where $\omega $ is the fundamental frequency, $\stackrel{}{m}$ is the linear density, $\varphi $ is the fundamental mode shape, $\zeta $ is the dimensionless coordinate, $E$ is the modulus of elasticity, and $I$ is the moment of inertia. By equating ${T}_{max}$ and ${U}_{max}$, the fundamental frequency is derived as:
Damage is modeled by stiffness reduction at the position of damage. When a decrement in $E$ occurs at ${\zeta}_{i}$ (the coordinate of damage $i$), the corresponding frequency of the damaged beam can be calculated as:
where $\delta E\left({\zeta}_{i}\right)$ represents an increment in $E$ at ${\zeta}_{i}$. The following relation is then derived from Eq. (3) and (4):
The RNFC, denoted by $\mathrm{\Delta}\omega \left({\zeta}_{i}\right)$, is approximated from Eq. (5) as:
It is seen that the RNFC can be represented as a function of damage location and severity. $\mathrm{\Delta}\omega \left({\zeta}_{i}\right)$ is rescaled by minmax normalization:
$\mathrm{\Delta}\stackrel{}{\omega}\left({\zeta}_{i}\right)$ is defined as RNFC curve and denoted as $g\left({\zeta}_{i}\right)$. The RNFC can be written as:
Natural frequencies of a beam at damage stages I and II with severity ${s}_{1}$ and ${s}_{2}$ are denoted as ${\omega}^{{d}_{1}}\left({\zeta}_{i}\right)$ and ${\omega}^{{d}_{2}}\left({\zeta}_{i}\right)$, respectively. The following equations can be obtained according to Eq. (8):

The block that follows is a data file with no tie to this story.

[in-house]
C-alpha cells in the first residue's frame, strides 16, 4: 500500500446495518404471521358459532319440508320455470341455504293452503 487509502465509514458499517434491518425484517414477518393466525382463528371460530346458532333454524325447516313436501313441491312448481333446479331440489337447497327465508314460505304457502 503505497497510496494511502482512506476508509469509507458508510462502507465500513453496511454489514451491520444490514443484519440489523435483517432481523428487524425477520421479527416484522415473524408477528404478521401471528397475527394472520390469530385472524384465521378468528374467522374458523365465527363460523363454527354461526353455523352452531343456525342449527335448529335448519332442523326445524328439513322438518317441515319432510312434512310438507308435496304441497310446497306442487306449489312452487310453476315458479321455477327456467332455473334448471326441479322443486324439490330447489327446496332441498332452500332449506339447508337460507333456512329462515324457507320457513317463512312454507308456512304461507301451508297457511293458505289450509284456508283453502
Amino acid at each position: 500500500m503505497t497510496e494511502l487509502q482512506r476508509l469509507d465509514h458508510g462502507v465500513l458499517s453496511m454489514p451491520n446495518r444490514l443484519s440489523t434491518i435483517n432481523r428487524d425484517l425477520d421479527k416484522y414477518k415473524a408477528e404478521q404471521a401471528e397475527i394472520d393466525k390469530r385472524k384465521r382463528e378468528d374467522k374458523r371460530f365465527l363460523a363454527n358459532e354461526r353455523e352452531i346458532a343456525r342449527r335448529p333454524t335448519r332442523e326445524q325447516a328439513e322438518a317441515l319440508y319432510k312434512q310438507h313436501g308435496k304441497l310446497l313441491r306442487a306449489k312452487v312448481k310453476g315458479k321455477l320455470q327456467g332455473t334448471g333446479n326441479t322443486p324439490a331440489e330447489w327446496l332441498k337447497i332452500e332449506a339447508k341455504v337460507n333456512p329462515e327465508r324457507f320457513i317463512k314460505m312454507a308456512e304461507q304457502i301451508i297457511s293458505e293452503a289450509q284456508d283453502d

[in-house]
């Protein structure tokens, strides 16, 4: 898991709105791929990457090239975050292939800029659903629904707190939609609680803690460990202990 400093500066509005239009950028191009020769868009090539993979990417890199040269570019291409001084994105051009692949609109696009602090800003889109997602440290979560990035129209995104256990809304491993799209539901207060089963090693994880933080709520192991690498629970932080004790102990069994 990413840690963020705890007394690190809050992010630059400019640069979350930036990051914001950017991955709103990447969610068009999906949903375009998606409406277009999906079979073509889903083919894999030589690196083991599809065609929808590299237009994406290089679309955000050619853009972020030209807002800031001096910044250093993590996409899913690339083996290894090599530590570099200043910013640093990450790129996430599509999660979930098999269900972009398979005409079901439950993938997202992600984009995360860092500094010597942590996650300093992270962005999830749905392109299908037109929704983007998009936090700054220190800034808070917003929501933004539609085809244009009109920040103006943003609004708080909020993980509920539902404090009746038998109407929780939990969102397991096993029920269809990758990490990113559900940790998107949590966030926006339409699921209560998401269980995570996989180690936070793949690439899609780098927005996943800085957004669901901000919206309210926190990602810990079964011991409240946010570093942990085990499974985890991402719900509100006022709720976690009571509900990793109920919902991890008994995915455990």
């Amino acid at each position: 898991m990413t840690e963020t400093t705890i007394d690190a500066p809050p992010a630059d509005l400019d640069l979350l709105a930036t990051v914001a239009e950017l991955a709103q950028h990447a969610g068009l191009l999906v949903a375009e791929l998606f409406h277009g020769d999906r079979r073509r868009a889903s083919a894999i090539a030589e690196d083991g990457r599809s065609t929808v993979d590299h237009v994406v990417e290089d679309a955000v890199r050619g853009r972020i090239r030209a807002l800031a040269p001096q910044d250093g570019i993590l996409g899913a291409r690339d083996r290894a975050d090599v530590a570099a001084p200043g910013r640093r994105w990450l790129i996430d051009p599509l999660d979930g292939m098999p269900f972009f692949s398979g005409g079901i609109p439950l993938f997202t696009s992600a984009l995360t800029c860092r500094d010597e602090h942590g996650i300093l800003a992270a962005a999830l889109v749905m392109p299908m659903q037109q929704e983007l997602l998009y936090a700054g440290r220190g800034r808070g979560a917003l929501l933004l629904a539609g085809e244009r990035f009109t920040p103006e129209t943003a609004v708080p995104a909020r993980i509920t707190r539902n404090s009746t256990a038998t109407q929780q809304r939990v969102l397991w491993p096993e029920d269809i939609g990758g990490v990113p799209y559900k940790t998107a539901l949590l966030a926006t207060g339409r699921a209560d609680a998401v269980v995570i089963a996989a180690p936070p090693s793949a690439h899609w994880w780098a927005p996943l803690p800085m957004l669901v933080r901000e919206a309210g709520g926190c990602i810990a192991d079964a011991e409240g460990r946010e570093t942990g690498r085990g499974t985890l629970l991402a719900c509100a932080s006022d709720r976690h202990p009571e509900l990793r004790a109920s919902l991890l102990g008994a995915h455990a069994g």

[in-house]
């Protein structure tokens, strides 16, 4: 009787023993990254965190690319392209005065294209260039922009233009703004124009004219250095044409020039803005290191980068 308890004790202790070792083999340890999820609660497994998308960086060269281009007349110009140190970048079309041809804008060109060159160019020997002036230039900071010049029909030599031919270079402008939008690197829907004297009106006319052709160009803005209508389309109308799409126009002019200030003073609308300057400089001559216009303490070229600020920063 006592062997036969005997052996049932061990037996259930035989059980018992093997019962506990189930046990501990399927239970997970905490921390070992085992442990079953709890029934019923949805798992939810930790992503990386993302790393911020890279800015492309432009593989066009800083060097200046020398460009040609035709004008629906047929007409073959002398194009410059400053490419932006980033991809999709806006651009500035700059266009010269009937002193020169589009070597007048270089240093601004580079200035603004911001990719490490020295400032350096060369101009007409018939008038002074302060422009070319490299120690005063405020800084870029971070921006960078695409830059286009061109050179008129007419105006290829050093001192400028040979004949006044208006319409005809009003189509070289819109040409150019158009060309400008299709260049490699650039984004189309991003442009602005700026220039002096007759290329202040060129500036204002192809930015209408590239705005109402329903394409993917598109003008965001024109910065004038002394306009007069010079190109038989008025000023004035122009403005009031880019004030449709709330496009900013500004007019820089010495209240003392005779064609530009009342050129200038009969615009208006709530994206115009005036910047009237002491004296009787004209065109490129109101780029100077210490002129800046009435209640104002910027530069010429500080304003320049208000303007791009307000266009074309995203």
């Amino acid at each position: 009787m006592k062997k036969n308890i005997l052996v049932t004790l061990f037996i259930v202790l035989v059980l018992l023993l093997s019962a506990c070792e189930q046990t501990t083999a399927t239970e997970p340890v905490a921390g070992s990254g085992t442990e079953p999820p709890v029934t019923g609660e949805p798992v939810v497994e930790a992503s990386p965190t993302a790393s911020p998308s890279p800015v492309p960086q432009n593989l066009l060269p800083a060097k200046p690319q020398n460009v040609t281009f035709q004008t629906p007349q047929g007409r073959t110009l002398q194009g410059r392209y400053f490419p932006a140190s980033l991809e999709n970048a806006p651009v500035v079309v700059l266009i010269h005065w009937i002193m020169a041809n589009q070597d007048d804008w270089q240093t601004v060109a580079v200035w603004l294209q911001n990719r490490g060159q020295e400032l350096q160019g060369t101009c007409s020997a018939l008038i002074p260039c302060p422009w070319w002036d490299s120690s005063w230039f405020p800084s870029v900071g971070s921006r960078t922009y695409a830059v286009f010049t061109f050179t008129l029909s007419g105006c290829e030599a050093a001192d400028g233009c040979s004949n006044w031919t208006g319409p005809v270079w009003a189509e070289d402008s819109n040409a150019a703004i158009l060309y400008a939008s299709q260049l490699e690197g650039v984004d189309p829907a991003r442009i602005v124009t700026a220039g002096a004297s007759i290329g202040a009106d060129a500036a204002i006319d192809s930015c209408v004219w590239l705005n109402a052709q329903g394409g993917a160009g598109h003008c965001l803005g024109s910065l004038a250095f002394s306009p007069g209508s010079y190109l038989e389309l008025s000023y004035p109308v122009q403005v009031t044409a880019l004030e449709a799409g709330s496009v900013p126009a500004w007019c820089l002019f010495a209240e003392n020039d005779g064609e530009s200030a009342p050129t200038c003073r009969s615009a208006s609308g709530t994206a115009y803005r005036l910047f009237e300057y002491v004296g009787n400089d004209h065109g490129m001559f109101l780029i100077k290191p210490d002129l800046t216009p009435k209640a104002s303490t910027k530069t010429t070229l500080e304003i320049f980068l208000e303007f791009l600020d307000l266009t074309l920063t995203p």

This means that the relation in Eq. (8) remains true when the reference frequency is from a damage state of a beam.
From Eq. (6) and (7), $g$ is obtained by minmax normalization of $(\varphi \text{'}\text{'}{)}^{2}$. Similarly, the Rayleigh’s quotient is applied to higher modes of vibration and then each mode of $g$ is obtained in the same way. The mode shapes of a SS beam are written as [19]:
where $j$ is the number of mode, ${\lambda}_{j}=j\pi .$ The first four modes of $g$ are plotted in Fig. 1.
Fig. 1First four modes of g for the SS beam
2.2. Damage indicator
Natural frequencies of a beam at damage stages I and II are given by ${\omega}_{j}^{{d}_{1}}$ and ${\omega}_{j}^{{d}_{2}}$, respectively. Proposed indicator is created step by step [20].
Calculation of the RNFCs:
Minmax normalization of $\mathrm{\Delta}{\omega}_{j}$:
If $\mathrm{m}\mathrm{a}\mathrm{x}\left(\mathrm{\Delta}{\omega}_{j}\right)$ is equal to $\mathrm{m}\mathrm{i}\mathrm{n}\left(\mathrm{\Delta}{\omega}_{j}\right)$, let $\mathrm{\Delta}{\stackrel{}{\omega}}_{j}=0$.
Definition of damage growth position function (DGPF):
Calculation of the Bayesian probability by fusing $m$ DGPFs according to Bayes formula [21]:
Improvement of Bayesian probability:
$Z$score normalization:
where $\stackrel{}{Q}$ is the mean of $Q$ and $\sigma $ is its standard deviation.
Formulation of damage growth indicator (DGI):
3. Numerical verification